refer only to evidence which has actually been admitted into trial. An attorney must present the closing argument in a style which is
comfortable to her/him. Some attorneys prefer a loud, strong style while others prefer a calm, persuasive presentation. It is
important for the attorney to settle on a style that is comfortable and appropriate to the client’s case. The attorney should not read
from a written text of the argument, though an outline may be helpful. The attorney should begin the closing argument with "May it
please the Court?" Each closing argument should be concluded by confidently requesting that the Judges grant the decision her/his
client seeks. The plaintiff/prosecution will be the first to present the closing arguments, the defendant’s attorney will then
immediately present his/her closing argument. Each closing argument should acknowledge the burden of proof. The burden of
proof refers to the quality of evidence that a party must produce to convince the Court of the truth of the claim they are making at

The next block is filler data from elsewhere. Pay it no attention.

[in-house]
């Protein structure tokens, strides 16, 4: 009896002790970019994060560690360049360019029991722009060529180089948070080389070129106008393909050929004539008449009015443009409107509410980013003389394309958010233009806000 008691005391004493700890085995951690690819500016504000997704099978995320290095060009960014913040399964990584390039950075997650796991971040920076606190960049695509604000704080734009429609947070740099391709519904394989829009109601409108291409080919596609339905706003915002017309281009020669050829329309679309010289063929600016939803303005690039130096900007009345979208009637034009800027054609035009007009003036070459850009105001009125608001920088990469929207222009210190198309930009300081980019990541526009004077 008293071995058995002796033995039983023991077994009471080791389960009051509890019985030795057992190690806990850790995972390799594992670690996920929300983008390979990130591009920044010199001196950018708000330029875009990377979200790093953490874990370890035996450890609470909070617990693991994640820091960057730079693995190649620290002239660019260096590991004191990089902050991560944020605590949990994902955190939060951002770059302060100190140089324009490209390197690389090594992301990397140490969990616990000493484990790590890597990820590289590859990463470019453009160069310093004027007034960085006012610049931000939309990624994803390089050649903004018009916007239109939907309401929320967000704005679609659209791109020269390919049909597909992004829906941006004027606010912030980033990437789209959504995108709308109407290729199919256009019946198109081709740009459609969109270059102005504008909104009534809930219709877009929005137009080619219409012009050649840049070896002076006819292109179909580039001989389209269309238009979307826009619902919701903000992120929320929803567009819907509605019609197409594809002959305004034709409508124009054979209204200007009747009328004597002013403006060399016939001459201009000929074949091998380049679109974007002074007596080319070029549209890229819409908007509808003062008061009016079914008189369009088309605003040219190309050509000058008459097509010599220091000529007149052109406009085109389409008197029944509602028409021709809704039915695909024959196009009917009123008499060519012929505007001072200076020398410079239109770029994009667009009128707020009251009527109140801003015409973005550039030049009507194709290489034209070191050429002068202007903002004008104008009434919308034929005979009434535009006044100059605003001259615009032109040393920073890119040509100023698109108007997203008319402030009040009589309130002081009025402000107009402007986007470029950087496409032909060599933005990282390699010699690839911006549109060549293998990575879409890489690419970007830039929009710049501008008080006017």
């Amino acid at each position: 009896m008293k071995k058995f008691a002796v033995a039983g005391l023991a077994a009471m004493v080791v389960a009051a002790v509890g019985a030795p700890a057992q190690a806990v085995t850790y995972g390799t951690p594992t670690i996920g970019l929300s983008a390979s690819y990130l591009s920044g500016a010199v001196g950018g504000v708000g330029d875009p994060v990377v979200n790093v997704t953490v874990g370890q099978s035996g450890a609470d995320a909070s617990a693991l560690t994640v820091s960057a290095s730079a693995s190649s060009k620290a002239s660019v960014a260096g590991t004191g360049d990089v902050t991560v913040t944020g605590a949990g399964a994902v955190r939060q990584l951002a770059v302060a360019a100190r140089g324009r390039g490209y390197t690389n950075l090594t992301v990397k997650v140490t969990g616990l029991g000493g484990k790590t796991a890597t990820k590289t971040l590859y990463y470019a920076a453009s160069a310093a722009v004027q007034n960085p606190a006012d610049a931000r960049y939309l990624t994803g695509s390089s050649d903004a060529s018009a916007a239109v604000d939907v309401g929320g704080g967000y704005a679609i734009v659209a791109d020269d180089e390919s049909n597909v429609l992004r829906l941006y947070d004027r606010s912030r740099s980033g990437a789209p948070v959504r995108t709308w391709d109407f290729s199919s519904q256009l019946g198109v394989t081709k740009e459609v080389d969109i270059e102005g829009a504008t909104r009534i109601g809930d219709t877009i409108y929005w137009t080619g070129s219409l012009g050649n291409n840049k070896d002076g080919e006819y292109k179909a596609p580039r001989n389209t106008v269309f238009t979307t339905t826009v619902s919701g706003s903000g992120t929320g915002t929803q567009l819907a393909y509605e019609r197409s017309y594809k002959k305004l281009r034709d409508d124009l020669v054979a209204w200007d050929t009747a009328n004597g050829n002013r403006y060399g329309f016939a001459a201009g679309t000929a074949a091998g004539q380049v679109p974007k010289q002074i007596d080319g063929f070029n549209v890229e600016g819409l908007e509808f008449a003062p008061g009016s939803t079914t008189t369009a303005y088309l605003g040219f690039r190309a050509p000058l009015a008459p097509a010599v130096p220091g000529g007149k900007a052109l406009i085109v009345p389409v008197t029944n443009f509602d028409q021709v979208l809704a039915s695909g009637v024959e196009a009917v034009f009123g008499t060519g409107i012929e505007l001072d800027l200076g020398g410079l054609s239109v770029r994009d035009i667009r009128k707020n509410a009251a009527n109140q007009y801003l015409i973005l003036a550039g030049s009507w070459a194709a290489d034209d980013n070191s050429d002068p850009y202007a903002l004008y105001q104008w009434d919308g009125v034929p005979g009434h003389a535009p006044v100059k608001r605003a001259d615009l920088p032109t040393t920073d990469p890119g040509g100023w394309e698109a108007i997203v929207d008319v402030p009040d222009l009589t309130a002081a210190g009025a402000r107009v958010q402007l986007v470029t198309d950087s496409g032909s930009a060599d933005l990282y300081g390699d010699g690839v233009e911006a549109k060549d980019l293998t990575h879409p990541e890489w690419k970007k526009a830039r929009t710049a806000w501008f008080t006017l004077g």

trial. The plaintiff/prosecution has the burden to produce the evidence to prove to the Court the matter on which they are asking the
Court to rule. In a criminal case, the burden of proof is always beyond a reasonable doubt. In other words, the prosecution has the
burden to provide evidence to show that the defendant is guilty of the crime of which he/she is accused beyond any doubt that is
reasonable. This does not mean that no doubt can exist in the minds of the Judges in order for the Judge to issue a guilty verdict; it
only means that the doubt must be beyond reason. In a civil case, the burden of proof is by a preponderance of the evidence. Proof